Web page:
As for next quarter, he wouldn’t give specific sales projections as the company has in the past, only saying that they’d be “colored by the strength of the Christmas season.”
“But I don’t think Christmas will get canceled this year, even if it turns out a little more muted than normal,” Buckley said.
Banking industry questions still loom
While Buckley remains optimistic in the coming months, the banking market is clearly still hurting — U.S. Bancorp’s third-quarter earnings were down 47 percent, according to an Oct. 21 release. (PDF)
Much of that loss was attributed to unpaid loans, mostly from the mortgage crisis — $498 million in net charge-offs this quarter, compared with $199 million in 2007’s third quarter. According to the news release, executives expect those numbers to worsen in the fourth quarter.
U.S. Bancorp is parent company of U.S. Bank. U.S. Bank’s Twin Cities Market President Elliot Jaffee said simply that the company is experiencing “some cyclical stress,” but is continuing to grow.
“I don’t want to forecast too much, but it will take a little time for us to turn around,” Jaffee said in an interview with MinnPost. “At least the next few quarters might be like this, but I’m speaking about the general economy here, not U.S. Bank.”
One of the only positives on the company’s balance sheet: deposits went up 12 percent, or $14.4 billion, allegedly because the public was pulling savings from other institutions associated with the financial mess.
“Even in this environment of cyclical weakness, we expect to do well,” Jaffee said.
Jaffee said U.S. Bank has fared better than other banks because the company stayed conservative with businesses and investments that had been successful in the past. He said in the past, investors would ask why U.S. Bank wasn’t being more aggressive with their loans and investments — Jaffee said they’re now seeing the benefit of playing it safe on that end of the business model.
“Sticking to the knitting is really working for us,” he said. “We’re in the fortunate position of sticking with our plans.”
Down but optimistic
Another company that professes a conservative investment profile is doing better than its counterparts, despite losses in the third quarter.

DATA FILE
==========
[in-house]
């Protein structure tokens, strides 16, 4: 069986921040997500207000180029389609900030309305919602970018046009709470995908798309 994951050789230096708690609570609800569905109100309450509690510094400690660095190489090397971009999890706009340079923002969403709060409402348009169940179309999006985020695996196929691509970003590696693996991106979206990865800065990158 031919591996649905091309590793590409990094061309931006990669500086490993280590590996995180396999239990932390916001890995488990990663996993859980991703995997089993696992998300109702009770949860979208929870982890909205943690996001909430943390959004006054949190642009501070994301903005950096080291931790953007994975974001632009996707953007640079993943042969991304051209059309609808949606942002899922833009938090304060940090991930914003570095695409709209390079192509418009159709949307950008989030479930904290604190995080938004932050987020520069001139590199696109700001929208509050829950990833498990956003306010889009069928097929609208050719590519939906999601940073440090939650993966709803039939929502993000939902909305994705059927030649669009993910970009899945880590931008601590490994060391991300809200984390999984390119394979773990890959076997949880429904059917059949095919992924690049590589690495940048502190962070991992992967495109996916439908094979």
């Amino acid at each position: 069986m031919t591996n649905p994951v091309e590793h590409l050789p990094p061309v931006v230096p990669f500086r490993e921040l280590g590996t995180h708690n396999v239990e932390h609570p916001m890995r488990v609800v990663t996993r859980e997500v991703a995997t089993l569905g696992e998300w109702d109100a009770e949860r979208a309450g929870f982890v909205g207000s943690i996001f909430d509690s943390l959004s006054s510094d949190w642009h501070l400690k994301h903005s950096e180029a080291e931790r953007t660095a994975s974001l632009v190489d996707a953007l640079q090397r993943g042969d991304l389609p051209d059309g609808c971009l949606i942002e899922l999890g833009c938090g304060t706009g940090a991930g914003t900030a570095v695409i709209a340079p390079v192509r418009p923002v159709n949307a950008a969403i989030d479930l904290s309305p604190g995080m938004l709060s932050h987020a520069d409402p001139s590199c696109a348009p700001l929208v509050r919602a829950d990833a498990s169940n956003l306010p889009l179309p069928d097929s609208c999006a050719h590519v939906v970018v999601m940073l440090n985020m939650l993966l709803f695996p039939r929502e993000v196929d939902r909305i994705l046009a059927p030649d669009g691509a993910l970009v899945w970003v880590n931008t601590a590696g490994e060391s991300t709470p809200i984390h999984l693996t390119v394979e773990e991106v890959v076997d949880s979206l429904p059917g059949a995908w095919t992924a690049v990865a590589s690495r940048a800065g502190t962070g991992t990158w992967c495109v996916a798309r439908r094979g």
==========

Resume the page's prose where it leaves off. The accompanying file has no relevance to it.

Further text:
UnitedHealth Group is surely surviving, but its profits still slid 28 percent, according to its Oct. 16 quarterly report. (PDF)
The Minnetonka-based HMO had a small stake in Lehman Brothers, Washington Mutual and AIG, and lost $45 million in those investments as of late, but that’s only part of the problem.
Although overall revenues were up 8 percent, according to its third-quarter report, UnitedHealth also settled two class-action lawsuits with a total payout of $600 million.
UnitedHealth CEO Stephen Helmsley said Oct. 16 that the economic climate limits any forecasts he could make for 2009, but he said he expects 2009’s first-quarter enrollment numbers to be “down significantly comparable to first quarter 2008 and possibly greater.”
Employment levels could also be in jeopardy, he said, adding that “reductions in administrative staff and overhead areas” could be one place where the company might aim to save money.
Still, Helmsley remained optimistic about UnitedHealth’s position in the market.
“Our financial position is strong and we are committed to keeping it that way,” he said.
Also joining the cut-back trend is Richfield-based Best Buy, which announced Nov. 12 that the electronics giant saw a 7.6 percent store-to-store sales drop in October.
“Since mid-September, rapid, seismic changes in consumer behavior have created the most difficult climate we’ve ever seen,” CEO Brad Anderson said.
But that concern had been foreshadowed. On Oct. 16, President and COO Brian Dunn sent a video message to Best Buy employees in an attempt to calm their fears about the “really uncertain times.”
“We’re going to have to be smart and we’re going to have to watch every dollar,” Dunn said. “Straight up, these are the toughest times I’ve seen in 24 years.”
Target Corp., which announced a 3 percent decline in store-to-store revenues in September (well before the financial crisis), and a nearly 5 percent drop in October, completed the downward trend with the Nov. 17 release of its third-quarter report. Earnings were down 24 percent.
The big-name retailer has also been making cuts — not in employment (yet) but in store growth.
Spokeswoman Hadley Barrows said in an interview with MinnPost that Target is planning to scale back new store openings in 2009. The original plan was to open 70 new locations next year, she said; that number has now been dropped to 20 or 25.
Courtney Sinner is a journalism and English literature honors student at the University of Minnesota. She has written for the Pioneer Press, Detroit Lakes Newspapers and the Minnesota Daily.